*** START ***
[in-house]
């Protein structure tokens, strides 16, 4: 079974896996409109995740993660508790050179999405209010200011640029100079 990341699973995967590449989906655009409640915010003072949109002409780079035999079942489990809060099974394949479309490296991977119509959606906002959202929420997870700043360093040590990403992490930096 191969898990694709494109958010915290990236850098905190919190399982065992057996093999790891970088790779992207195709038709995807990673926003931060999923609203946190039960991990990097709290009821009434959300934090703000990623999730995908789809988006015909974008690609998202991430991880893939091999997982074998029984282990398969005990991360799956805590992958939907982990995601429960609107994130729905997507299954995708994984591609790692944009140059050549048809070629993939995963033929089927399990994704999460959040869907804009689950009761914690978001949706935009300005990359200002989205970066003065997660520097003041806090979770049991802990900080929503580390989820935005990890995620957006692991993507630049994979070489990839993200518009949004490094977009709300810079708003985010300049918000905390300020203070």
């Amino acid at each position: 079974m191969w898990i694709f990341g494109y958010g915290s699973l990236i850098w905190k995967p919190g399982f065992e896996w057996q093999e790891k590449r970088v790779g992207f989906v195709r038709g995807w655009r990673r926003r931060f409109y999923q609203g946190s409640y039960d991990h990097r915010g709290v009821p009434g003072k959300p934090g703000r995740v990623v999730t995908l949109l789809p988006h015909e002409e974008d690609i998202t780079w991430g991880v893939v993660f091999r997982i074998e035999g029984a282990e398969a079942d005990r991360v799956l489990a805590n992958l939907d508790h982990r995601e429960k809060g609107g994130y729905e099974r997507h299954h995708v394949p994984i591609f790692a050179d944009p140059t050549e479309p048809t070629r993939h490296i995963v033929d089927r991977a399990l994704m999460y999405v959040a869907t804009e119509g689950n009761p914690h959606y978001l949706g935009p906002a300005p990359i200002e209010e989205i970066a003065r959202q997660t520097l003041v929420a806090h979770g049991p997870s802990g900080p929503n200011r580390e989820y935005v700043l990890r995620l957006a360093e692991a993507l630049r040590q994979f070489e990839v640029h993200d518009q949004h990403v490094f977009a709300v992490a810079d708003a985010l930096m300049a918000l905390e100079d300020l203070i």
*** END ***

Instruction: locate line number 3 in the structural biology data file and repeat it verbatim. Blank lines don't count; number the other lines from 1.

């Amino acid at each position: 079974m191969w898990i694709f990341g494109y958010g915290s699973l990236i850098w905190k995967p919190g399982f065992e896996w057996q093999e790891k590449r970088v790779g992207f989906v195709r038709g995807w655009r990673r926003r931060f409109y999923q609203g946190s409640y039960d991990h990097r915010g709290v009821p009434g003072k959300p934090g703000r995740v990623v999730t995908l949109l789809p988006h015909e002409e974008d690609i998202t780079w991430g991880v893939v993660f091999r997982i074998e035999g029984a282990e398969a079942d005990r991360v799956l489990a805590n992958l939907d508790h982990r995601e429960k809060g609107g994130y729905e099974r997507h299954h995708v394949p994984i591609f790692a050179d944009p140059t050549e479309p048809t070629r993939h490296i995963v033929d089927r991977a399990l994704m999460y999405v959040a869907t804009e119509g689950n009761p914690h959606y978001l949706g935009p906002a300005p990359i200002e209010e989205i970066a003065r959202q997660t520097l003041v929420a806090h979770g049991p997870s802990g900080p929503n200011r580390e989820y935005v700043l990890r995620l957006a360093e692991a993507l630049r040590q994979f070489e990839v640029h993200d518009q949004h990403v490094f977009a709300v992490a810079d708003a985010l930096m300049a918000l905390e100079d300020l203070i």